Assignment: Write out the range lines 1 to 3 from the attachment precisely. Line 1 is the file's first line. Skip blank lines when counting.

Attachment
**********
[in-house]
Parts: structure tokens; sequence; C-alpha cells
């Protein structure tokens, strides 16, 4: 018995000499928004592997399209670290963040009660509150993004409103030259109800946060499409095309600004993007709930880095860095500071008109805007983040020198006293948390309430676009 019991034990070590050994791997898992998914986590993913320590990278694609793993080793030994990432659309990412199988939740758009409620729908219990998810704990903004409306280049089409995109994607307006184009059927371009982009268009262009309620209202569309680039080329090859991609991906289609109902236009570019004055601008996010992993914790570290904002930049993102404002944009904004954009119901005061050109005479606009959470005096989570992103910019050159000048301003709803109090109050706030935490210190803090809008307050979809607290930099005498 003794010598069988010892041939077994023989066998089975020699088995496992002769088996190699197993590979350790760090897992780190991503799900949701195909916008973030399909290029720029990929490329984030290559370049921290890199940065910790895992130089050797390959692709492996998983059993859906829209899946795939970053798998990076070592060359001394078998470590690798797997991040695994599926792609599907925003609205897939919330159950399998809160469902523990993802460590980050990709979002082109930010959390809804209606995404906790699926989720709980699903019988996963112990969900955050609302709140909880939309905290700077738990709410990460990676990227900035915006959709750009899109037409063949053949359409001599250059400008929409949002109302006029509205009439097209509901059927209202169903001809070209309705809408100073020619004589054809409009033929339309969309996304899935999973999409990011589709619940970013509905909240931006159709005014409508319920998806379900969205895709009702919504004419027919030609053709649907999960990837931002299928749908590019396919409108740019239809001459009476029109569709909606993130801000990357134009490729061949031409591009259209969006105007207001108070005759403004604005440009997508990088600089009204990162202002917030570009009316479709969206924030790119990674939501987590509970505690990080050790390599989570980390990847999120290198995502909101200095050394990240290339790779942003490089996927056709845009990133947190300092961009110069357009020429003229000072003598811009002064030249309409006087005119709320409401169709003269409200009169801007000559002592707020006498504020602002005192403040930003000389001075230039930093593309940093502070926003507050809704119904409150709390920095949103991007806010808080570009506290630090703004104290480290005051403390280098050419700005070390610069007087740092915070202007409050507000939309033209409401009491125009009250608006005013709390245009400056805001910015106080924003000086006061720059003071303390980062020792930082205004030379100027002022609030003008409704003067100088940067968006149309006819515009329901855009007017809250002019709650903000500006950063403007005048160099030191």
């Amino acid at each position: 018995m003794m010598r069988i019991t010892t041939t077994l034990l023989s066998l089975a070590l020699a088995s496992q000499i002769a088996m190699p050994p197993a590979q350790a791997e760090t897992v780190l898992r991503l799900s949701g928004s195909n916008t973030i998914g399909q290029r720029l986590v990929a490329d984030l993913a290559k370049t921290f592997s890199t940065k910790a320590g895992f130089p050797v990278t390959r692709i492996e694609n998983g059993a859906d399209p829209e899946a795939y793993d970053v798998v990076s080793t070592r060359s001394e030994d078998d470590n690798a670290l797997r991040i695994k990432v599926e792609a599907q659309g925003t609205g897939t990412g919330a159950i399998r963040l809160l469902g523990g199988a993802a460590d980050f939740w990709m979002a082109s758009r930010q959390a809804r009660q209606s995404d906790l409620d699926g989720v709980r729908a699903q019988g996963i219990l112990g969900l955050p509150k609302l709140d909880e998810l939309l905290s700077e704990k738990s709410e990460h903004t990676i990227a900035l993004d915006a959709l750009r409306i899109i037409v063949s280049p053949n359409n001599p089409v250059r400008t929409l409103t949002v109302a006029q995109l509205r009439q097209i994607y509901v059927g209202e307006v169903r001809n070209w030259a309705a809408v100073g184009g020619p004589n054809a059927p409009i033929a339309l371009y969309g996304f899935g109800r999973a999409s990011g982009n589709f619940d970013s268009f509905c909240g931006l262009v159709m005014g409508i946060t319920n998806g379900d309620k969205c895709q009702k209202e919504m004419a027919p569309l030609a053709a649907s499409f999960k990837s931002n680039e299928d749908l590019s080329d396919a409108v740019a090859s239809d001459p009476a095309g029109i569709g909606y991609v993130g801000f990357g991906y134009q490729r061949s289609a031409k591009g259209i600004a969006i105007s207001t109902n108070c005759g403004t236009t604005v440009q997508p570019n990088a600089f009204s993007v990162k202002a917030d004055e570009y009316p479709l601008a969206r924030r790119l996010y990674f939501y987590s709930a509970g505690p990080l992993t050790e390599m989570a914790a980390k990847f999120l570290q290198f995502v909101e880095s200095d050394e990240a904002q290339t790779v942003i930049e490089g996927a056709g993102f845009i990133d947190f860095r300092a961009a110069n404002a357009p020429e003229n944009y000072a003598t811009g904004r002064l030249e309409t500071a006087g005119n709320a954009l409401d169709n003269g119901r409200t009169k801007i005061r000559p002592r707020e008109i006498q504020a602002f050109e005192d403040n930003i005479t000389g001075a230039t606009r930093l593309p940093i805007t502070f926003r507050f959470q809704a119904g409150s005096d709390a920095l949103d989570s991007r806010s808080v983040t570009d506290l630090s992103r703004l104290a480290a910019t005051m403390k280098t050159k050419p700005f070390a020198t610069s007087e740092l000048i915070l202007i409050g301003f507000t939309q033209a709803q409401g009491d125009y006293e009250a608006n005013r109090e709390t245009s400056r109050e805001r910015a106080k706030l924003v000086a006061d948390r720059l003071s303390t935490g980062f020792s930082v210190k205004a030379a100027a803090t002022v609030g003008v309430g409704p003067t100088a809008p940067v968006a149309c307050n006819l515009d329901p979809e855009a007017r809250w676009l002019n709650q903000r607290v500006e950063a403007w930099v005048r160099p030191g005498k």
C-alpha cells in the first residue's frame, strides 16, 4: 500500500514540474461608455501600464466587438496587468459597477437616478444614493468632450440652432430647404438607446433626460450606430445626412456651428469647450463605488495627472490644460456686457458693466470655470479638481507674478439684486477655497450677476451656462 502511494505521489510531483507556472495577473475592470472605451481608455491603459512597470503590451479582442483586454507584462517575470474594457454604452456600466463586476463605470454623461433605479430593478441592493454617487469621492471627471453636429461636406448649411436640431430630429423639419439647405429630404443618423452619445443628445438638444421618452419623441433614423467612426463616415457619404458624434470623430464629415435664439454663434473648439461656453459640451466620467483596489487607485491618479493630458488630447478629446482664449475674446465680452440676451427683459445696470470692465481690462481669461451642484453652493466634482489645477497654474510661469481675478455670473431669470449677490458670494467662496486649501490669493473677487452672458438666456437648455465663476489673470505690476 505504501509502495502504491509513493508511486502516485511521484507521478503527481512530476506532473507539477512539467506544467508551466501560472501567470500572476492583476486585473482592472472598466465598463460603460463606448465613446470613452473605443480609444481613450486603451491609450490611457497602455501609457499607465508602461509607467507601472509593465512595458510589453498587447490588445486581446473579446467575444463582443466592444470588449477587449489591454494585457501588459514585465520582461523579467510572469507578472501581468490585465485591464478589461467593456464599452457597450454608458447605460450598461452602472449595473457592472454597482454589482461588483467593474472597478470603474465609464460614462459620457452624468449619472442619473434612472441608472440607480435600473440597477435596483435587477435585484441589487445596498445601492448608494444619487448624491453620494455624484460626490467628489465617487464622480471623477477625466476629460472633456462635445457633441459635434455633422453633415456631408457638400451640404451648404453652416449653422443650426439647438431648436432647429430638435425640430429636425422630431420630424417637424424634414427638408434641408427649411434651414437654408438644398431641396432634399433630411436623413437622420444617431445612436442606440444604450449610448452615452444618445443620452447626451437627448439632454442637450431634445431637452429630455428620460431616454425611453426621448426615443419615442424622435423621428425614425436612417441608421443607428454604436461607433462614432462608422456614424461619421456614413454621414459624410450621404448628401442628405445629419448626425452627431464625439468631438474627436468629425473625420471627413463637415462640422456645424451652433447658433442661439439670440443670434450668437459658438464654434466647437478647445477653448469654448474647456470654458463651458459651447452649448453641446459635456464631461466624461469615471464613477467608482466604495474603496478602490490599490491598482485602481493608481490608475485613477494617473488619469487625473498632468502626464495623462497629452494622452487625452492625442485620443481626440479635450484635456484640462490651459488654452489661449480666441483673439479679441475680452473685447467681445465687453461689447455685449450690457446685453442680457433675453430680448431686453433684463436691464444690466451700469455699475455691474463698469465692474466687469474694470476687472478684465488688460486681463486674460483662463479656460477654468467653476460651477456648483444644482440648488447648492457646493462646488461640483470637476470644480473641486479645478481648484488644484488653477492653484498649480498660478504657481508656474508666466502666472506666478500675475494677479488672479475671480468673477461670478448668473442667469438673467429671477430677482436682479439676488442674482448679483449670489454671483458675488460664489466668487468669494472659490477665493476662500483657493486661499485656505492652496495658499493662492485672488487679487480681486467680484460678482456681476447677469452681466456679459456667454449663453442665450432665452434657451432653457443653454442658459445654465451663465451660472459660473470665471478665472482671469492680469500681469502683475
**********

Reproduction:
[in-house]
Parts: structure tokens; sequence; C-alpha cells
């Protein structure tokens, strides 16, 4: 018995000499928004592997399209670290963040009660509150993004409103030259109800946060499409095309600004993007709930880095860095500071008109805007983040020198006293948390309430676009 019991034990070590050994791997898992998914986590993913320590990278694609793993080793030994990432659309990412199988939740758009409620729908219990998810704990903004409306280049089409995109994607307006184009059927371009982009268009262009309620209202569309680039080329090859991609991906289609109902236009570019004055601008996010992993914790570290904002930049993102404002944009904004954009119901005061050109005479606009959470005096989570992103910019050159000048301003709803109090109050706030935490210190803090809008307050979809607290930099005498 003794010598069988010892041939077994023989066998089975020699088995496992002769088996190699197993590979350790760090897992780190991503799900949701195909916008973030399909290029720029990929490329984030290559370049921290890199940065910790895992130089050797390959692709492996998983059993859906829209899946795939970053798998990076070592060359001394078998470590690798797997991040695994599926792609599907925003609205897939919330159950399998809160469902523990993802460590980050990709979002082109930010959390809804209606995404906790699926989720709980699903019988996963112990969900955050609302709140909880939309905290700077738990709410990460990676990227900035915006959709750009899109037409063949053949359409001599250059400008929409949002109302006029509205009439097209509901059927209202169903001809070209309705809408100073020619004589054809409009033929339309969309996304899935999973999409990011589709619940970013509905909240931006159709005014409508319920998806379900969205895709009702919504004419027919030609053709649907999960990837931002299928749908590019396919409108740019239809001459009476029109569709909606993130801000990357134009490729061949031409591009259209969006105007207001108070005759403004604005440009997508990088600089009204990162202002917030570009009316479709969206924030790119990674939501987590509970505690990080050790390599989570980390990847999120290198995502909101200095050394990240290339790779942003490089996927056709845009990133947190300092961009110069357009020429003229000072003598811009002064030249309409006087005119709320409401169709003269409200009169801007000559002592707020006498504020602002005192403040930003000389001075230039930093593309940093502070926003507050809704119904409150709390920095949103991007806010808080570009506290630090703004104290480290005051403390280098050419700005070390610069007087740092915070202007409050507000939309033209409401009491125009009250608006005013709390245009400056805001910015106080924003000086006061720059003071303390980062020792930082205004030379100027002022609030003008409704003067100088940067968006149309006819515009329901855009007017809250002019709650903000500006950063403007005048160099030191």